South Asian leaders call for representation in Richmond Hill
by Andrew Shilling
May 14, 2014 | 506 views | 0 0 comments | 6 6 recommendations | email to a friend | print
A panel of community activists call for South Asian representation in Richmond Hill.
A panel of community activists call for South Asian representation in Richmond Hill.
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With the total Asian population at nearly 23 percent, according to U.S. Census Bureau statistics, residents in Richmond Hill say they are underrepresented in state and city politics, and some are calling for a new leader in the 24th District.

A group of four South Asian community activists met with members of the press earlier this week to discuss the disparity in their schools and governmental offices, calling for political leadership and cultural recognition.

Sharon KhunKhun, a founding member with SEVA Immigrant Community Advocacy Project, said she has been encouraging community involvement in local politics for the last several years, and says her ethnic group is no longer in the minority.

“The kids growing up in Richmond Hill, their parents aren’t going to college,” KhunKhun said. “So they’re not out there saying, 'hey fill out this form or take this exam.' The information is just not coming to the community.”

Representing Bangladeshi, Pakistani, Sikh and numerous other populations that make up their community in Queens, the panel of local advocates said while they have yet to choose their support for the upcoming re-election campaign, they are enthusiastic for what local attorney and activist Ali Najmi could bring to the table.

“Our community would love a candidate that looks like us, but everyone does, that’s human nature,” she explained. “But we have to also be objective to say, does this person have the skills?”

Muhammad Rashid, an owner of the Smart Academia at 165-23 Hillside Ave., a test prep establishment where the meeting was held, called out current Assemblyman David Weprin for being out of touch with his new constituents.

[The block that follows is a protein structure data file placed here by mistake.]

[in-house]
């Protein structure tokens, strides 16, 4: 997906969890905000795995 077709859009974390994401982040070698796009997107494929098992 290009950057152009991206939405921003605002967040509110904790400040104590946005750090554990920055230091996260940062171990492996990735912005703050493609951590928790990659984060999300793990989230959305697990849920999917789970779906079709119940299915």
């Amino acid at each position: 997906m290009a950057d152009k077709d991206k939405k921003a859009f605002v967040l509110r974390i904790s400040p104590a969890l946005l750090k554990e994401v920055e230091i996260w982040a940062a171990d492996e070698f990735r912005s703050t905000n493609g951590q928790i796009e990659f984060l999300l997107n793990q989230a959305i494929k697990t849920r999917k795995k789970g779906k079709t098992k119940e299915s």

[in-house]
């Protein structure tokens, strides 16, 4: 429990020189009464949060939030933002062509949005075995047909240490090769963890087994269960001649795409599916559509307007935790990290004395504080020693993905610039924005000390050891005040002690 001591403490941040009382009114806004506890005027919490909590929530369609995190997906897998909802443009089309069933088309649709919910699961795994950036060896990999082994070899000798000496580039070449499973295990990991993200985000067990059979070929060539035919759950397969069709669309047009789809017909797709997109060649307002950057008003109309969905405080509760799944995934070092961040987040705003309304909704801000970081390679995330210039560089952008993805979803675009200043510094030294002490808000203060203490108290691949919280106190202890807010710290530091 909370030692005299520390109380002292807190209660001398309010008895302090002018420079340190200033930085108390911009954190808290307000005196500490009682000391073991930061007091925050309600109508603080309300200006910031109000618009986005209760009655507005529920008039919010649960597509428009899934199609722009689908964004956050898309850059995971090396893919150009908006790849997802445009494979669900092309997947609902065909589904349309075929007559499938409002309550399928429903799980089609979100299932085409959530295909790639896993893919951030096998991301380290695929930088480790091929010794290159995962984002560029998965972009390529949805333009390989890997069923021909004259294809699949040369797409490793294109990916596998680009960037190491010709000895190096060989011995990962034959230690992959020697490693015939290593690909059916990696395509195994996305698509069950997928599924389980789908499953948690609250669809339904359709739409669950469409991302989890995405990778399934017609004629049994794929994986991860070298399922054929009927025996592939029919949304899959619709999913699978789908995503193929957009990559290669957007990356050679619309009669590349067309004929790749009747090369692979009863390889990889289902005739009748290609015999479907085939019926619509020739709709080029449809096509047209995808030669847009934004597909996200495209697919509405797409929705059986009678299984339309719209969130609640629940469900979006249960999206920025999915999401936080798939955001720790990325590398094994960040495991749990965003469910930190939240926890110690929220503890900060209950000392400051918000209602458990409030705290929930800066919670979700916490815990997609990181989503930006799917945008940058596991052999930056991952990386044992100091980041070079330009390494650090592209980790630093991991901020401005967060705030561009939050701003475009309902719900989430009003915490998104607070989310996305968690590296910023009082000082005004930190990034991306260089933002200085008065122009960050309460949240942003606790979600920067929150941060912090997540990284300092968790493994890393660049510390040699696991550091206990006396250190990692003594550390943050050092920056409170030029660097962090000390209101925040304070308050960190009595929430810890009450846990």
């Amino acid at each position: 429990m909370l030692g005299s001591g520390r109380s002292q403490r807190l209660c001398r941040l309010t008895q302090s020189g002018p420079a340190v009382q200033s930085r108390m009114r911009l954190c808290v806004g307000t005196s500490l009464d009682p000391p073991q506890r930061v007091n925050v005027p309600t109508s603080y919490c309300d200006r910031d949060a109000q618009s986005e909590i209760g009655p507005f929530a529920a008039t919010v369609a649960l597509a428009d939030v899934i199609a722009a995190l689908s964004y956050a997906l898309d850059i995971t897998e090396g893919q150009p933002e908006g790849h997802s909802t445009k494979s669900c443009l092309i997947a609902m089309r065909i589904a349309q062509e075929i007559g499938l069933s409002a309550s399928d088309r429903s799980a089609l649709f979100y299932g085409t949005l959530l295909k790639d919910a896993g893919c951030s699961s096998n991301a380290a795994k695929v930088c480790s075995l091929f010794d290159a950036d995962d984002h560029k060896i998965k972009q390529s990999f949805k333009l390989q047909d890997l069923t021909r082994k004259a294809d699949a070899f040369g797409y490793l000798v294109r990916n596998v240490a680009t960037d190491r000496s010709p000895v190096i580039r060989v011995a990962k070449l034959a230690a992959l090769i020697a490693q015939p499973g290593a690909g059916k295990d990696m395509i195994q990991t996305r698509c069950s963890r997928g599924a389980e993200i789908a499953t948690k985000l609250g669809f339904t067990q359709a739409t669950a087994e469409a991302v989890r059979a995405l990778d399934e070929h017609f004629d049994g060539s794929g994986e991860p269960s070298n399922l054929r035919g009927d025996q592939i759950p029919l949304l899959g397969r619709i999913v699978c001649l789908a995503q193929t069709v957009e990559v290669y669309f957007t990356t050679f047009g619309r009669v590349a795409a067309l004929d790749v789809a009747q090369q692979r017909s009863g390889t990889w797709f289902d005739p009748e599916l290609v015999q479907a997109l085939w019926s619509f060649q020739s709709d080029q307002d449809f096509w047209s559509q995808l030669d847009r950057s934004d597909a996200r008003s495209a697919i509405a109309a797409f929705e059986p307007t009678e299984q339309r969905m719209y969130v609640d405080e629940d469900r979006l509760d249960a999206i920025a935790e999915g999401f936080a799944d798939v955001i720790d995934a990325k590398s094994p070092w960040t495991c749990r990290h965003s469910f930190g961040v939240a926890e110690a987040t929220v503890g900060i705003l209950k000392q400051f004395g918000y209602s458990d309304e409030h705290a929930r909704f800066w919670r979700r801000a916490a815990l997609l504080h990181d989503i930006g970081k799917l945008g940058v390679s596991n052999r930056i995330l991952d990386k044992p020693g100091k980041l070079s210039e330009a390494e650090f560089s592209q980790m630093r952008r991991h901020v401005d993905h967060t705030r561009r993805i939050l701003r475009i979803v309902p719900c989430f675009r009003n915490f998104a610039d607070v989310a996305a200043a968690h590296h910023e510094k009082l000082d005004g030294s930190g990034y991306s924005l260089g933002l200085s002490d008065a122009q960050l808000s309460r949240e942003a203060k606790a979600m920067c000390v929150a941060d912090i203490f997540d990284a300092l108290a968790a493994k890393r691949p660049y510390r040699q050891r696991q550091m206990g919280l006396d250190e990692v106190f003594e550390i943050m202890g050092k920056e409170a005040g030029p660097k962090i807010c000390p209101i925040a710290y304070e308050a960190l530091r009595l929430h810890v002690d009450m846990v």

“We should have a representative from the south Asian community,” Rashid said. “There is almost zero, as you can see, but the Asian and South Asian communities are united.”

Rashid said that although Weprin recently announced plans to open his first district office in Richmond Hill, he said that his efforts were, “Too little too late.”

“The best thing is that, if a South Asian leader comes, and he becomes an Assemblyman of this district, that will be history,” he said. “Who does not want to be a part of history?”

Richmond Hill became part of the 24th District in the 2012 redistricting. A representative from Weprin’s office said they have been working hard to open an office in the community and are planning on doing so on June 8.

"This is a very diverse district, and I'm proud of my work representing every community and every ethnicity in our neighborhoods,” Weprin responded in a statement following the meeting. “I've been a leader in Albany on issues important to the South Asian community, opening the first-ever district office on Atlantic Avenue in Richmond Hill.”

He added that he has in fact long fought for all of his constituents.

“I've sponsored legislation to require schools to provide Halal food for students, spoken out against hate crimes and bias, and I've worked to make sure that no one faces workplace discrimination for wearing religious apparel, no matter what their faith,” Weprin said.

Sarabjit Sawhney, an accounting officer at Tax Raja Management Associates in Richmond Hill, said that while Rashid is just looking for a South Asian to represent the district, he plans to advocate for anyone who can do a good job.

“Our thought is more open, and if Weprin can come forward with a good proposal to make this community stronger, because he has a lot of experience and he is a very senior member in the community, then he should come with that plan,” Sawhney said after the meeting.
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